Bahira Sherif Trask

Chair, Professor

Office:

113 Alison Hall, Newark, DE 19716

Phone:

(302) 831-8187

Email:

bstrask@udel.edu

Education:

  • Ph.D., Cultural Anthropology, University of Pennsylvania
  • B.A., Political Science, Yale University
Curriculum Vitae

Course Taught or Developed:

  • HDFS 202: Diversity and Families
  • HDFS 333: Development of Relationships
  • HDFS 855: Topics in Family Studies
  • HDFS 860: Diversity in Families and Human Development

Biography:

My current research focuses on the relationship between family change, growing family complexity and globalization in Western and non-Western contexts, which I discussed at TEDxWilmington.  I also spoke at the TedXWilmingtonWomen event in 2016 on the topic of work life balance. Primarily I concentrate on how economic transformations are impacting gender roles and family change, how concepts of race, ethnicity and gender are changing through globalizing influences, and what kind of policies can assist and strengthen low income families. The April 2014 edition of UDMessenger featured an article exploring my recent work. I also have an interest in intergenerational relationships and workforce development for the 21st century. In April 2017, I delivered a keynote address at a UN meeting on Intergenerational relations in an ageing world. Over the last four years I have been invited to participate in a series of United Nations conferences where I have presented on these issues at expert group meetings (EGM) in various countries around the world. See for instance the expert group meeting in May 2016 on Family Policies and the 2030 Sustainable Development Agenda,  2015 Expert Group Meeting on Social Development and the United Nations 2030 Agenda and the 2014 Expert Group Meeting in Celebration of the 20th Anniversary of the International Year of the family which was convened in Mexico City, Mexico. My work on gender equality, working families was cited in the UN Secretary-General’s report on on the Implementation of the Objectives of the International Year of the Family. My involvement with the UN is examined in a February 2014 UDaily article and my presentation at the 2014 United Nations conference in Qatar is highlighted in another UDaily article. In June 2014, I was also invited to participate in the White House Summit on Working Families and in January 2015, I was awarded NCFR’s prestigious fellow designation, covered by this UDaily article. In the January 2017 issue of the NCFR Policy Brief, I discussed family-friendly workplace policies and how they can benefit both employees and businesses. For my perspective on the transformation of American families and the stagnation of social policies, see my editorial piece in the September 2015 Delaware’s News Journal.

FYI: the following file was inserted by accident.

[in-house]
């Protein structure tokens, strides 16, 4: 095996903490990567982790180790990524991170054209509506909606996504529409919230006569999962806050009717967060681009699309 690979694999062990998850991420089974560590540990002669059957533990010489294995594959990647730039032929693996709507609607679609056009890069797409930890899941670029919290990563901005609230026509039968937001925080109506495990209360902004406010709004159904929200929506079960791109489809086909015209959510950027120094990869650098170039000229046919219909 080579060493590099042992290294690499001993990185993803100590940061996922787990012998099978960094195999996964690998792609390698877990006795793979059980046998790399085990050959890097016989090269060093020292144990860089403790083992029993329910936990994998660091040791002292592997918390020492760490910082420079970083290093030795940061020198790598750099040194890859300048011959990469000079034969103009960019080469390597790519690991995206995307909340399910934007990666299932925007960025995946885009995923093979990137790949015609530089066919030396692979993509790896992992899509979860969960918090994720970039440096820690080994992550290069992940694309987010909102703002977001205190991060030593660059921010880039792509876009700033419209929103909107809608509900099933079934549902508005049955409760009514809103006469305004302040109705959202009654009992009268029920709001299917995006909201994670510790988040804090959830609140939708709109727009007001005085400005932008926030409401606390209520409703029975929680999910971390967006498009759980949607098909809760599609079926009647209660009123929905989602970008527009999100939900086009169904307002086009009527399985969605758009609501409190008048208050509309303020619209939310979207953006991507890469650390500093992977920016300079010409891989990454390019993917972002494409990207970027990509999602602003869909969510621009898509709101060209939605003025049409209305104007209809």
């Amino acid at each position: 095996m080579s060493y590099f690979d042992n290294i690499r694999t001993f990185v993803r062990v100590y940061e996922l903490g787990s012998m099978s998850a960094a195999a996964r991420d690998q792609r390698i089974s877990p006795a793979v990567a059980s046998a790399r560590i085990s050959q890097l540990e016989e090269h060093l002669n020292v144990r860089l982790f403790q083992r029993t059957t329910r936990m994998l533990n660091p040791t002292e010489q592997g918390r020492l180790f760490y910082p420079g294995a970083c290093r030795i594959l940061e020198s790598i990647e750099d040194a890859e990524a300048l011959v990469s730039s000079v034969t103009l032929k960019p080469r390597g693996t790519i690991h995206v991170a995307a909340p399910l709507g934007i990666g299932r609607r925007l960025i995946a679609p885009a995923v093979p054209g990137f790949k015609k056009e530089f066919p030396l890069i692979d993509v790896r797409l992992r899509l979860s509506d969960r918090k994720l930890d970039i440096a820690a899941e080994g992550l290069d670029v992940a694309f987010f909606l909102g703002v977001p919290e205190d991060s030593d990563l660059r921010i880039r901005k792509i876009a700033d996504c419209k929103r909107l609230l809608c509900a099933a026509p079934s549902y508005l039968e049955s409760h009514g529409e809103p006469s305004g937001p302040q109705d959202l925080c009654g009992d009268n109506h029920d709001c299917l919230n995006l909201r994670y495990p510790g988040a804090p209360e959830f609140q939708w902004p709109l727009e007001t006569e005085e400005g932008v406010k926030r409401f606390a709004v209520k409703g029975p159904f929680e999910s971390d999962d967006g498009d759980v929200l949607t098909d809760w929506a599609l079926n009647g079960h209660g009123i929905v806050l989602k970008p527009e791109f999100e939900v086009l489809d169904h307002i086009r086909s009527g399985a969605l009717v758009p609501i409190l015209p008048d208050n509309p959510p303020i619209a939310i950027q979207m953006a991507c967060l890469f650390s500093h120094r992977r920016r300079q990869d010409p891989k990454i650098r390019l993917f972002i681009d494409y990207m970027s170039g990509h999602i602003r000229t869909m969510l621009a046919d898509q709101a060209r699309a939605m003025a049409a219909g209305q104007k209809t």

I have authored and edited a number of books in the area of family change and globalization including Women, Work and Globalization: Challenges and Opportunities (2014), Globalization and Families: Accelerated Systemic Social Change (Springer, 2010), Personal Relationships (Cognella, 2011), Cultural Diversity and Families: Expanding Perspectives (Sage, 2007), and The Greenwood Encyclopedia of Women’s Issues Worldwide, vol. 4 (Greenwood, 2003).

Much of my scholarship has been informed through participation on a number of national and community based research projects that focus on strengthening low-income families. Over the last five years I have worked with the Blueprints Initiative Delaware, a program funded through the Home Loan Bank of Pittsburgh and the Jesse Ball DuPont organization. Blueprints is a revitalization program that is supporting 8 Delaware communities.   I am also very involved with NCFR, the umbrella organization for scholars and practitioners who work in the family field. In the fall of 2014 I was invited to give the opening keynote address for the organization and I serve as a representative of NCFR to the United Nations NGO on the family. My involvement with Blueprints and NCFR reflects my belief that academics need to apply their scholarly knowledge in order to improve the lives of individuals and families.

In addition to my scholarly and community based work, I teach a wide range of undergraduate and graduate classes, including the introductory course to the major, Diversity and Families. My ultimate goal in teaching is to inspire students to become passionate about the material they are studying, to recognize that we all are part of a global community, and to become independent, reflective, life long learners.

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